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How to train if your spring marathon got cancelled

Advice from Malindi Elmore on how to train if the date for your goal race has changed

Due to COVID-19, many spring marathons have been postponed until the fall or outright cancelled. While this is disappointing for runners everywhere, it’s also a sensible health precaution. If you’re one of the runners whose spring race got axed, here’s advice from Canada’s best on how you can maintain fitness (without suffering burnout) between now and your rescheduled race.

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Malindi Elmore is the Canadian marathon record-holder. Elmore ran a blazing 2:24:50 at the Houston Marathon in January to shatter her personal best by eight minutes and set the new national record. But her road to Houston wasn’t smooth–in fact, Elmore was originally scheduled to race in Toronto at STWM, which doubled as the Olympic Marathon Trials for Canadians. Due to a hamstring injury, she pulled out of STWM at the last minute. However, she didn’t let her fall build go to waste and successfully carried her fitness into January.


Elmore says that pulling out of a marathon due to injury is very different than being unable to run a marathon due to cancellation. She reminds runners, “If you have an injury, you need to first treat that injury.” However, if your race was cancelled or postponed, Elmore says the first step for runners is to move forward.

“You have to reframe and move on. You can only control so much, and you can’t control the fact that there’s been a big change to the original plan. Have your moment, then move forward with the new plan.”

Start of the 2019 SeaWheeze Half-Marathon. Photo: lululemon

Elmore recommends taking some time away from the high mileage of marathon training to freshen up with some speed work. “You want to continue to build on all of the work you’ve been doing, without the high mileage of marathon training. I think people get fatigued when they do year-round marathon volume. Take this time to work on a different system.”

The workouts she did to stay fresh

Elmore’s favourite speed workouts for marathoners are hills, fartleks and intervals of under three minutes. Examples are: 20 x 400m at 5K race pace, 10 x 1 minute hill repeats with jog-down rest or a fartlek-style run that includes two sets of 1, 2, 3, 3, 2, 1 minutes of running at 5K pace.

Elmore says the goal should be to freshen up with a few weeks of speedwork before doing a condensed build that’s working off your mileage from your initial training.

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Finding your mojo (again) **** I have had 4 different athletes ask me in the last week how to handle low motivation episodes…enough to inspire this post 🙂 I call them “mojos” (low motivation)…this is the best I can offer: – acknowledge that to be human is to have motivation that ebbs and lows – by mid February it is particularly easy to feel a bit low as the novelty of winter is over – that it is impossible to be high energy / emotion 24/7/12 My best advice is to “keep on keeping on”. Get out the door. Run. Try running more dynamically: throw in a Fartlek, strides, leg swings, drills or anything else to give yourself some pep. Substitute hard workouts that tend to come with “judgement” like km intervals for Fartlek that are more by feel. Heck – leave the GPS at home and go entirely old school / by feel. We often do “GPS free Mondays” and I find them liberating and inspiring – I can run on slow trails and lose my mind without worrying about my metrics. Be non-judgemental with yourself and focus on what you can control. You can control how you interpret the feelings and choose not to be too hard on yourself and read into it too much. And mostly, unless a medical reason, I would say try not to give yourself an out. Accept that it may not be your best run / series of runs, but that doing them is better than not doing them at all. And when the mojo returns, you will likely be just where you should be! @candidapplephotography #running #runningmotivation #marathon #canadianwinters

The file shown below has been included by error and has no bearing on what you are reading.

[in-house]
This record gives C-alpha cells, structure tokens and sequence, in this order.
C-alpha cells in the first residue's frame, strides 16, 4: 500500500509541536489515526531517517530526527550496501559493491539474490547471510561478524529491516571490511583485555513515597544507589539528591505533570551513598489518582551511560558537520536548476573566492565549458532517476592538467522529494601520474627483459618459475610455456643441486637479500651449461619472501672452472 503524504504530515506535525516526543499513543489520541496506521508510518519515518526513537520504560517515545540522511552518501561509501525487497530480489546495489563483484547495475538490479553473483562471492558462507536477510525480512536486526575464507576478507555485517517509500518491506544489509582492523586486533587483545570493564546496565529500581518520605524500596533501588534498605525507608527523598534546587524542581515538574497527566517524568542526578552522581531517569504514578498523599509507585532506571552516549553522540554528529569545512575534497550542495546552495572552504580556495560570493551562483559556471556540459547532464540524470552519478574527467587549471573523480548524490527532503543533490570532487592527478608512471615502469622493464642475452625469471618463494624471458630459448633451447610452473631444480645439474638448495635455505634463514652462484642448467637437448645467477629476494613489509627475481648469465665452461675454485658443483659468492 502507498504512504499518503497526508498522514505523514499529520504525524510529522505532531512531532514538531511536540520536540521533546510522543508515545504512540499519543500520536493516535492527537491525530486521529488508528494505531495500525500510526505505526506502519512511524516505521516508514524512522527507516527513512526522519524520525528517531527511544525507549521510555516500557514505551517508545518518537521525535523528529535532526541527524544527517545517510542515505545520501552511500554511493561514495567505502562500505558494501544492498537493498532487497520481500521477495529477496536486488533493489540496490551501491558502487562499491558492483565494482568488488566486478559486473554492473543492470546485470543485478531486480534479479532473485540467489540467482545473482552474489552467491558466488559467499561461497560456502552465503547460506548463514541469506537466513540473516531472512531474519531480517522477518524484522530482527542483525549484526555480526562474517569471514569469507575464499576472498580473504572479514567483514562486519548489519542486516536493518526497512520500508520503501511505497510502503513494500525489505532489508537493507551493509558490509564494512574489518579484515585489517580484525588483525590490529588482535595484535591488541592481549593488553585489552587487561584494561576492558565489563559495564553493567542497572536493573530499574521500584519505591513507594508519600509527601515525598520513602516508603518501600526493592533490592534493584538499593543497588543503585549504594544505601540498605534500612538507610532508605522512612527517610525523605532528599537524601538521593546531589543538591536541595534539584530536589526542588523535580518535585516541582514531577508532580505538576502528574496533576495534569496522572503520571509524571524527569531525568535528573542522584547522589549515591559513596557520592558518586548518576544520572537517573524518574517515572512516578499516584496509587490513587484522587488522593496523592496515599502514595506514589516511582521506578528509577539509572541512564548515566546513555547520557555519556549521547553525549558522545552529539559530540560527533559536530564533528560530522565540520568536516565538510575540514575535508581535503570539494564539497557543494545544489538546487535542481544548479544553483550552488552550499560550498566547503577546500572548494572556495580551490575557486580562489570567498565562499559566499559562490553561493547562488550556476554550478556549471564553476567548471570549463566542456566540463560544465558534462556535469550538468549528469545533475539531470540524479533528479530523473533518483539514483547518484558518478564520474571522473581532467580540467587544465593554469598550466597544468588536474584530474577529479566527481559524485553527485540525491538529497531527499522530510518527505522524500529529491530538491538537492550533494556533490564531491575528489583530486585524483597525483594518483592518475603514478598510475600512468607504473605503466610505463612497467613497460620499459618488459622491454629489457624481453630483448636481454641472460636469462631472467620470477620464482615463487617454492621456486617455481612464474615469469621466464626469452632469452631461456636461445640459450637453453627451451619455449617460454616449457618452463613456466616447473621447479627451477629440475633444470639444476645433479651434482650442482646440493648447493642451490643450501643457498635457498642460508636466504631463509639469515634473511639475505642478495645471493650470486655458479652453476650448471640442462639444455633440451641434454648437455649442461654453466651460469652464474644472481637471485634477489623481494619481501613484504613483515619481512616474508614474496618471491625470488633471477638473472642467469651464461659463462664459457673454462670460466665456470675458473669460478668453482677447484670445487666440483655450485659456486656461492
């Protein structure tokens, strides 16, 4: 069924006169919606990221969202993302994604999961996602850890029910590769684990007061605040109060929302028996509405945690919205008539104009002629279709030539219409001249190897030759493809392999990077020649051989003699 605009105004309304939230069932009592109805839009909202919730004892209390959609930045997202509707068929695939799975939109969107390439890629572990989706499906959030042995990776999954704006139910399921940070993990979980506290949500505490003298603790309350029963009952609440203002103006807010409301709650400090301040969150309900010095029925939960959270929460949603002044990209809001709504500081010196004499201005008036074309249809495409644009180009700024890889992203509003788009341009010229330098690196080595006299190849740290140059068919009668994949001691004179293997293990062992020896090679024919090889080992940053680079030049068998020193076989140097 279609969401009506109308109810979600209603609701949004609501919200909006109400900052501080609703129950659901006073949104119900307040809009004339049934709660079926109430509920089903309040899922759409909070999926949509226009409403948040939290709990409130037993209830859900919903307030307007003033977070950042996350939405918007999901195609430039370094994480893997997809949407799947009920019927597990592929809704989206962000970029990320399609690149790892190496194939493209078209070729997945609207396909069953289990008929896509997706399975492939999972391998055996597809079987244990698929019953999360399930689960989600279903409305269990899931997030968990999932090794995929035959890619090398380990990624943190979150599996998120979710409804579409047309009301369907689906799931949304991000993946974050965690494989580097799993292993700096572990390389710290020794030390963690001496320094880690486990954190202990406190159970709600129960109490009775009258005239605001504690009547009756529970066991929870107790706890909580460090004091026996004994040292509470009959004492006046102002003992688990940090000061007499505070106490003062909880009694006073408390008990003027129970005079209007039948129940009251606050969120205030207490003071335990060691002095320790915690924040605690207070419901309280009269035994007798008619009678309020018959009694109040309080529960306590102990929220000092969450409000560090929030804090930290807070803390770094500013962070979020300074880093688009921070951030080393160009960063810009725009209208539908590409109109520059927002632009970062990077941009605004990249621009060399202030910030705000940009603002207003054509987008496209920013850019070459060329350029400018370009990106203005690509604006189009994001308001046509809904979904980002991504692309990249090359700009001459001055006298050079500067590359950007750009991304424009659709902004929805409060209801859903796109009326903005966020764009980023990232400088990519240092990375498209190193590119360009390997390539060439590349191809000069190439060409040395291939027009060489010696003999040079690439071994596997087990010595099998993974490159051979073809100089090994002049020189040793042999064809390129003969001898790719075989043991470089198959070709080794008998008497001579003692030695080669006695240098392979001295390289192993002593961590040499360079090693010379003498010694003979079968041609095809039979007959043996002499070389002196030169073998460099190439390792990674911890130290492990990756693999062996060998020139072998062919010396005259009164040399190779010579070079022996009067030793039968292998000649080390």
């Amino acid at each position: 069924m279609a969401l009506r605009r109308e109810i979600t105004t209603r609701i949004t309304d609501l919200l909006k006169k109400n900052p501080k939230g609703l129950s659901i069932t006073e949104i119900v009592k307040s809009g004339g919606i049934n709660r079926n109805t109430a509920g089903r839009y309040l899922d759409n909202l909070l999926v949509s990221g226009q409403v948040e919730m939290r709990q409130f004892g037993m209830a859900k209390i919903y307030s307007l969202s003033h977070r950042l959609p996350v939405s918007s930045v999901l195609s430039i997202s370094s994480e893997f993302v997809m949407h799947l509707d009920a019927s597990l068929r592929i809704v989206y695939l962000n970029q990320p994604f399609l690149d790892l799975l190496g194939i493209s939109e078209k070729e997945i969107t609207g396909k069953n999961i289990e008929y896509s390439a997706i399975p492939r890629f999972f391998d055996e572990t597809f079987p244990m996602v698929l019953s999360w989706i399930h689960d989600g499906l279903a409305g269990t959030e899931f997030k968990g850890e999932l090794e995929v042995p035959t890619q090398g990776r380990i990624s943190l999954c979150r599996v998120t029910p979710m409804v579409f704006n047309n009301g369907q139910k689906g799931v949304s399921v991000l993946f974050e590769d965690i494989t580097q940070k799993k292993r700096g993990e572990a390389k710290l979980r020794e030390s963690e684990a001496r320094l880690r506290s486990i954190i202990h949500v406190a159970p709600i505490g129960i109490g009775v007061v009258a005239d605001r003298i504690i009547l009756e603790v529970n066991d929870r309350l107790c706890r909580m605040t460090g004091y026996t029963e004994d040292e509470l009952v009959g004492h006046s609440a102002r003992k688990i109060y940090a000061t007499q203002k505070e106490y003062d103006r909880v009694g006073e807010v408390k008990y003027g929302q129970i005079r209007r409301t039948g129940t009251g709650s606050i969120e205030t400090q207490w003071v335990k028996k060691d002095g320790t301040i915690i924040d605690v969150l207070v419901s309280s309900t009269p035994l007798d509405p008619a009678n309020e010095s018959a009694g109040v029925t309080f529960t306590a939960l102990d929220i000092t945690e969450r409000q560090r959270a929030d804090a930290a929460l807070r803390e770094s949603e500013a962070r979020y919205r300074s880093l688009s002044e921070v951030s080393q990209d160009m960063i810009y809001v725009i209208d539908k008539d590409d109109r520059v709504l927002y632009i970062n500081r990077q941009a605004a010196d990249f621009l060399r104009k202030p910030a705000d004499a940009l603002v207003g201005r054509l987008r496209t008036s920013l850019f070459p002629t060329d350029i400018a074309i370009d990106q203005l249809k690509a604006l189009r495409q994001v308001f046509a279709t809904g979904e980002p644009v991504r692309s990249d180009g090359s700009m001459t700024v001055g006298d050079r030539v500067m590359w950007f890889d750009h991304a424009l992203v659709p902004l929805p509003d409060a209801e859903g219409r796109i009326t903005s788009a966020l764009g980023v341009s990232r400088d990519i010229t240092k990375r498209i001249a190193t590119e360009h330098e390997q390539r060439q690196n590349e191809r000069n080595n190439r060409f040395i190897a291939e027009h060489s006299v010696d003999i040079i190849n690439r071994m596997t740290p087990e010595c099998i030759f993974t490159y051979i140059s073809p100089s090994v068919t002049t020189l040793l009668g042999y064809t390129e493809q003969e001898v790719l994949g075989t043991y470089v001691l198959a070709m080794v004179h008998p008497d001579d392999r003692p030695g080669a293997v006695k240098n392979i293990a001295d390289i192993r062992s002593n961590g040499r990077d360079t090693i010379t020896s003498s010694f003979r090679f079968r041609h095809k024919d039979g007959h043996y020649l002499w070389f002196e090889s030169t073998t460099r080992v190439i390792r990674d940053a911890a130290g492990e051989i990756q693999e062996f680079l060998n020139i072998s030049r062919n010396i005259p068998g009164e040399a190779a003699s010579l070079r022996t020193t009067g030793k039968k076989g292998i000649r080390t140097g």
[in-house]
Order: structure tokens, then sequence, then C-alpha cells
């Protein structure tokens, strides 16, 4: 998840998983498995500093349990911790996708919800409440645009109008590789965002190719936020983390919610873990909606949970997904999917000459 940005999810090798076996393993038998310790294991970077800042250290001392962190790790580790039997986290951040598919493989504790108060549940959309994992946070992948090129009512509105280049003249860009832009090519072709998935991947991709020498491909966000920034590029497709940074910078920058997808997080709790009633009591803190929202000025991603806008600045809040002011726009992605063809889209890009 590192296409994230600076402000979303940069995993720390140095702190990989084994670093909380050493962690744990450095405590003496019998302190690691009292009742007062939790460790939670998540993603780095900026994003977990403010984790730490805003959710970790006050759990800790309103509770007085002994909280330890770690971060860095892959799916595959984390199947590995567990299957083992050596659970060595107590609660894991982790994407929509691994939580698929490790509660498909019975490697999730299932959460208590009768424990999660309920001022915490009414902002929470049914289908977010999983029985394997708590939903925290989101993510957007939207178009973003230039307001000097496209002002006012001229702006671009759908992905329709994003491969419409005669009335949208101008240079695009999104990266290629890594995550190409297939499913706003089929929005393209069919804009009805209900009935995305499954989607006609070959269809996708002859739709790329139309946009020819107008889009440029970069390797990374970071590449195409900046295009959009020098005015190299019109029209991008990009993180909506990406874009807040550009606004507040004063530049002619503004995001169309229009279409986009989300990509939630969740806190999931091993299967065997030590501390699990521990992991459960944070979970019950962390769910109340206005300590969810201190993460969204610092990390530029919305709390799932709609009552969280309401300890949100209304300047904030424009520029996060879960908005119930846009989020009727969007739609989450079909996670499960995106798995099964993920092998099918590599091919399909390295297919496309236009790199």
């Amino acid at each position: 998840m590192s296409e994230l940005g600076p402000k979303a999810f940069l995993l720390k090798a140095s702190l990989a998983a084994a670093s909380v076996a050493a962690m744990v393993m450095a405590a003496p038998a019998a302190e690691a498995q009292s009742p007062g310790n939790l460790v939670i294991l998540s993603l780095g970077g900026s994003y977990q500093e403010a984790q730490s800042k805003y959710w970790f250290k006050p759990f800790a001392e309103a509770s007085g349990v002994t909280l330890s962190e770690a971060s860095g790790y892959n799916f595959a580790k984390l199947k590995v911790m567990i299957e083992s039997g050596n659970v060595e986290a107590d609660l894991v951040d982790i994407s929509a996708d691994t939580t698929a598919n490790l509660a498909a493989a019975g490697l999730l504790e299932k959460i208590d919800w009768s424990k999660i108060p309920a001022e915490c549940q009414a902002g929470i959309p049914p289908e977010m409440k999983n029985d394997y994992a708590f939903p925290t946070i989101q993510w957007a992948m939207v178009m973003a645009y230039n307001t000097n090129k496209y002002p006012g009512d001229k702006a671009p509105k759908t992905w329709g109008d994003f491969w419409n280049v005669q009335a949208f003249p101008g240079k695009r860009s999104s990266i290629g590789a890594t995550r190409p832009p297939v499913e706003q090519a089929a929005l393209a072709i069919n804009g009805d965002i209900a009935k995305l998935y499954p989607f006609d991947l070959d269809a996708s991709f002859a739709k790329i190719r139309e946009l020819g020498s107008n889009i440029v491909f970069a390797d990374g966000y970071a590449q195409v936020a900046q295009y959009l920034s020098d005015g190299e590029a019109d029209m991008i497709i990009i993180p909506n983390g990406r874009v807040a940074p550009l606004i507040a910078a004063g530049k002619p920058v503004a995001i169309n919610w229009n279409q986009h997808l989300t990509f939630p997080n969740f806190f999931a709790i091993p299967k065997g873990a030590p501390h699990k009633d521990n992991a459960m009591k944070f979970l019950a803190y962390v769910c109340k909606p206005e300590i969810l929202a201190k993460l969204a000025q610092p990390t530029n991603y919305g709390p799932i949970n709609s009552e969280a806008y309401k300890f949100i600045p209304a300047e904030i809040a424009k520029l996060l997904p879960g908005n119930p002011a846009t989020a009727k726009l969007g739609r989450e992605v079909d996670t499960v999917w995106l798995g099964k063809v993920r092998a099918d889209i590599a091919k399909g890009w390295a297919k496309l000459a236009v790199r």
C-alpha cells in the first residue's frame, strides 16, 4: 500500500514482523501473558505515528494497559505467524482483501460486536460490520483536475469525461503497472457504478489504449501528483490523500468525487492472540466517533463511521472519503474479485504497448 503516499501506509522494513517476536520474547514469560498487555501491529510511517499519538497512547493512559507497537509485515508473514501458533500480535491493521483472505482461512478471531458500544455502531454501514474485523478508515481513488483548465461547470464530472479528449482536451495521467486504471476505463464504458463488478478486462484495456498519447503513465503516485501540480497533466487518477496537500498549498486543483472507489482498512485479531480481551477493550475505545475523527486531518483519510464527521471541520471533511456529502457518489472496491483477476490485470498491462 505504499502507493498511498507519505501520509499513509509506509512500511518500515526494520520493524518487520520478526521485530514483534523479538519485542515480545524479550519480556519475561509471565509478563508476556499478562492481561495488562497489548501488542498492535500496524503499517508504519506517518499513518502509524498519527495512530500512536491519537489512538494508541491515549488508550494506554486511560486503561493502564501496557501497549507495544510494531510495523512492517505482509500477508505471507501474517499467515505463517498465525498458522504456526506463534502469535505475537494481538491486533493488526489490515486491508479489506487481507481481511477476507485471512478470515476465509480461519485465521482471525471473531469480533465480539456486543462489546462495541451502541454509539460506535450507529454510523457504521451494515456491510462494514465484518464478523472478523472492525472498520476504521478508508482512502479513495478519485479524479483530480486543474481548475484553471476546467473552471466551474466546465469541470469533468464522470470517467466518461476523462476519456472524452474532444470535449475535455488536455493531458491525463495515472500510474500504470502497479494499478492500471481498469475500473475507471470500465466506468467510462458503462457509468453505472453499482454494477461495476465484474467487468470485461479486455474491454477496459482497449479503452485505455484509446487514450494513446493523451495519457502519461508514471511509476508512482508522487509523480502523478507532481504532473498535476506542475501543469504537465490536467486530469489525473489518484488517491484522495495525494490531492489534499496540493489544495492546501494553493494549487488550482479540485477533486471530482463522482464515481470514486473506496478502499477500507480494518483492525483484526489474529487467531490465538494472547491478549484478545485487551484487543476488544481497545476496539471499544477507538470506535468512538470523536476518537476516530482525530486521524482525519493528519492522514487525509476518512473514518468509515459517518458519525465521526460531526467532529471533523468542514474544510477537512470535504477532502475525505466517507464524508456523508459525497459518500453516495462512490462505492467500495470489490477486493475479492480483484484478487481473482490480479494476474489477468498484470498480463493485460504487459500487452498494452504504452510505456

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Elmore’s spring racing plan

Elmore doesn’t find out until May 31 if she’s on the Canadian Olympic Team (though chances are looking high). For now, her spring plan is based around the Olympic Marathon, and includes a handful of 5K, 10K and half-marathon races. She says she won’t start her actual marathon build until May.

March 22 – Carlsbad 5K
April 19 – Vancouver Sun Run
April 26 – Montreal Half-Marathon
May 23 – Ottawa 10K
June 21 – Canadian Half-Marathon Championships, Winnipeg